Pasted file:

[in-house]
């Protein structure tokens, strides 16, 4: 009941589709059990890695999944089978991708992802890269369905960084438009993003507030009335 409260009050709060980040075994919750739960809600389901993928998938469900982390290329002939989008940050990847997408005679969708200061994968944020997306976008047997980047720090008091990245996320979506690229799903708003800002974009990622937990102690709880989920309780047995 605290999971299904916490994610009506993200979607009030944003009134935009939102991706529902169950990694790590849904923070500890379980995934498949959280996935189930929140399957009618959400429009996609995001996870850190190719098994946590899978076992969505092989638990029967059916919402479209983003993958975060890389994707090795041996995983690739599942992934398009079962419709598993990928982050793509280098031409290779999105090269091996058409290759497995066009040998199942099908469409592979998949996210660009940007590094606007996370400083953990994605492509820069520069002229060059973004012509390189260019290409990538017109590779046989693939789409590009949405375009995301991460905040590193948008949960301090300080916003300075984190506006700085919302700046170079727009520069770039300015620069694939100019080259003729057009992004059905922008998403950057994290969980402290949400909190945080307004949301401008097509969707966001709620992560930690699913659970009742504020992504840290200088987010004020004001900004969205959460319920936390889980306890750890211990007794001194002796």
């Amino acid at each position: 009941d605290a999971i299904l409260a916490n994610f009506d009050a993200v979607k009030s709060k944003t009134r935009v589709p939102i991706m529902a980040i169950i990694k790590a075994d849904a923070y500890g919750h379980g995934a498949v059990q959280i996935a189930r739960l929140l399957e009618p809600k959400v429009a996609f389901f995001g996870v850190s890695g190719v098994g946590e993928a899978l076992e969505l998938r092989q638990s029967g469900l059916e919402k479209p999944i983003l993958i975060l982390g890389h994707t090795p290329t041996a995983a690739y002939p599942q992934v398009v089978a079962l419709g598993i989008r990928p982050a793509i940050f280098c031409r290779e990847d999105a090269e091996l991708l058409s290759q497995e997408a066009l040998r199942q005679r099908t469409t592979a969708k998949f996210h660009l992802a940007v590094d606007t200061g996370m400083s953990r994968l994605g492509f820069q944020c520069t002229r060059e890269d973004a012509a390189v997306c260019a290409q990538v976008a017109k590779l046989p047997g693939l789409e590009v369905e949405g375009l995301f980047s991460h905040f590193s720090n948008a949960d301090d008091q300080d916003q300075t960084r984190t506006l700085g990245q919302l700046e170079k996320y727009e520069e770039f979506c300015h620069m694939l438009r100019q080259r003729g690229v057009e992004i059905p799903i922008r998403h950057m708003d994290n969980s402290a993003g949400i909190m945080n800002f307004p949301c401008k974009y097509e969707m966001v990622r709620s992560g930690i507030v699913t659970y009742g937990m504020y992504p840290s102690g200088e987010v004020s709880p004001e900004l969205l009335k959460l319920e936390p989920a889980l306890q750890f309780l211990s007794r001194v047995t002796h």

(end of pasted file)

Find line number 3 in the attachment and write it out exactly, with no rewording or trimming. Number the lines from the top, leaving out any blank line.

């Amino acid at each position: 009941d605290a999971i299904l409260a916490n994610f009506d009050a993200v979607k009030s709060k944003t009134r935009v589709p939102i991706m529902a980040i169950i990694k790590a075994d849904a923070y500890g919750h379980g995934a498949v059990q959280i996935a189930r739960l929140l399957e009618p809600k959400v429009a996609f389901f995001g996870v850190s890695g190719v098994g946590e993928a899978l076992e969505l998938r092989q638990s029967g469900l059916e919402k479209p999944i983003l993958i975060l982390g890389h994707t090795p290329t041996a995983a690739y002939p599942q992934v398009v089978a079962l419709g598993i989008r990928p982050a793509i940050f280098c031409r290779e990847d999105a090269e091996l991708l058409s290759q497995e997408a066009l040998r199942q005679r099908t469409t592979a969708k998949f996210h660009l992802a940007v590094d606007t200061g996370m400083s953990r994968l994605g492509f820069q944020c520069t002229r060059e890269d973004a012509a390189v997306c260019a290409q990538v976008a017109k590779l046989p047997g693939l789409e590009v369905e949405g375009l995301f980047s991460h905040f590193s720090n948008a949960d301090d008091q300080d916003q300075t960084r984190t506006l700085g990245q919302l700046e170079k996320y727009e520069e770039f979506c300015h620069m694939l438009r100019q080259r003729g690229v057009e992004i059905p799903i922008r998403h950057m708003d994290n969980s402290a993003g949400i909190m945080n800002f307004p949301c401008k974009y097509e969707m966001v990622r709620s992560g930690i507030v699913t659970y009742g937990m504020y992504p840290s102690g200088e987010v004020s709880p004001e900004l969205l009335k959460l319920e936390p989920a889980l306890q750890f309780l211990s007794r001194v047995t002796h």